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Aerial Surveillance Of Homes Is Legal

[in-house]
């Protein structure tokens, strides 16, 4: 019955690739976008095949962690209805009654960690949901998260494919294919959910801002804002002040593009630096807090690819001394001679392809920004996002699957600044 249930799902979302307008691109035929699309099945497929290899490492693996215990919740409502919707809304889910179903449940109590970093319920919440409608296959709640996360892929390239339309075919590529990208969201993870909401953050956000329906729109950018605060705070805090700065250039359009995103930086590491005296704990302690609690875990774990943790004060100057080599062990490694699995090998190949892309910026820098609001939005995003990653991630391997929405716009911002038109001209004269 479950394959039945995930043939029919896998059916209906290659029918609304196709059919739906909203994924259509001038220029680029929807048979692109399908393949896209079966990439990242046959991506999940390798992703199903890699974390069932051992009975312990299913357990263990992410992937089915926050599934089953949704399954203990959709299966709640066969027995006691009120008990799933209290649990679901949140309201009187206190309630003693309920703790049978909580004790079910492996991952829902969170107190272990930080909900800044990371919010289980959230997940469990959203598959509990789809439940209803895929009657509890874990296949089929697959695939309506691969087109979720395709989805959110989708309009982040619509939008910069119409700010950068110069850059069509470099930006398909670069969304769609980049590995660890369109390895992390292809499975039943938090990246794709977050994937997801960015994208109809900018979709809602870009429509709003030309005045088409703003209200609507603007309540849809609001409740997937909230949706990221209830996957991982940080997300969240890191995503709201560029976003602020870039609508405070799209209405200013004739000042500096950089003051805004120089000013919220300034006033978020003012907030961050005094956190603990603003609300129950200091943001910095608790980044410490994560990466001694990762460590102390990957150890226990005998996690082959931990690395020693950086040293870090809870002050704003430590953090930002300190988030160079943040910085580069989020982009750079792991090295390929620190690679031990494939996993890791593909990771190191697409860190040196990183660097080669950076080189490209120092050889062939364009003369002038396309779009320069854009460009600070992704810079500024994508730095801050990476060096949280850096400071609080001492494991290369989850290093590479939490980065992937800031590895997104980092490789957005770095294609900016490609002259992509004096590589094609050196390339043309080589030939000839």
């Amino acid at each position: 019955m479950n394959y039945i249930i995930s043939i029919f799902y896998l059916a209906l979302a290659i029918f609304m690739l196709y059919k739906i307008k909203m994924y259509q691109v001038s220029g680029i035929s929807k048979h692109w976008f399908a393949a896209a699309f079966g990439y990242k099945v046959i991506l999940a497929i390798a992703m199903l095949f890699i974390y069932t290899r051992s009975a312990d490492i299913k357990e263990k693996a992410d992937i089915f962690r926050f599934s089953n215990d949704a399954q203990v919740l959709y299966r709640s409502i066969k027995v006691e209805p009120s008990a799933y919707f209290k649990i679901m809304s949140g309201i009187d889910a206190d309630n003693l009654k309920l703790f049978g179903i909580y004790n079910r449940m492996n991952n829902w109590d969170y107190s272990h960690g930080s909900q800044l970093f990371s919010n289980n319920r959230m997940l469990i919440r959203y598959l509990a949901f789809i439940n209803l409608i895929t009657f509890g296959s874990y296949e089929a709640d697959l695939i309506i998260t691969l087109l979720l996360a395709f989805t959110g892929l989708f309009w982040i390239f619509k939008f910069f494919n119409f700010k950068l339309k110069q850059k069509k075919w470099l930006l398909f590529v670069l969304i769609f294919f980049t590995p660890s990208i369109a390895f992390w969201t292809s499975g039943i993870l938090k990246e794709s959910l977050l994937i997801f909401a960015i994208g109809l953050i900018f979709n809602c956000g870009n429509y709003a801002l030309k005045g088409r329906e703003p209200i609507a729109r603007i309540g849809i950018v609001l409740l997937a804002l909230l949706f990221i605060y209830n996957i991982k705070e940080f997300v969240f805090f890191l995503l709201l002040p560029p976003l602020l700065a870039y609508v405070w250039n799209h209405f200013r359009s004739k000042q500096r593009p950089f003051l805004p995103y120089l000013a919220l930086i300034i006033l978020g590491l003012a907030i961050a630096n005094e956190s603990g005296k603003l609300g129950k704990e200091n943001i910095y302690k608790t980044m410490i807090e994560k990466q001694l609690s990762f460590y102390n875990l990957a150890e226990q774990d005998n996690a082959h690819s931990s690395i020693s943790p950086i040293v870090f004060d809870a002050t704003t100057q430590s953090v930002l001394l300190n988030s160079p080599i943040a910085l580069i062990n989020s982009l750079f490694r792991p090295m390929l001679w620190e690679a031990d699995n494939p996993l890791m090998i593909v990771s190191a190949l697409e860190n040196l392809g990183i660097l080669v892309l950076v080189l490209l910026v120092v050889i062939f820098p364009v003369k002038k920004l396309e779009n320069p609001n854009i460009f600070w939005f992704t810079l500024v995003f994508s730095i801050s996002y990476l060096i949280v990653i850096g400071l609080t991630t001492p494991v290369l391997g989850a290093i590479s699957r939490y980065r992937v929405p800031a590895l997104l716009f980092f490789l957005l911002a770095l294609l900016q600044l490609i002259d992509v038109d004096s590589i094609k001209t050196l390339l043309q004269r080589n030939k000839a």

Acting on a tip and without a warrant, a police officer flew a plane over the backyard of a suspected marijuana dealer and observed and photographed marijuana plants growing in the yard. Attaching his pictures of the yard as evidence, he obtained a warrant for the search of the home. The homeowner argues that the officer’s aerial surveillance was an illegal search under the Fourth Amendment, but fails to get the evidence excluded and pleads guilty to the charges. The Supreme Court in California v. Ciraolo does not find the flight to be an illegal search. Even though the homeowner had erected a ten foot fence to maintain his privacy, the court concludes that he had no reasonable expectation of privacy when the yard remained “knowingly exposed” to observation by the naked eye from an aerial view.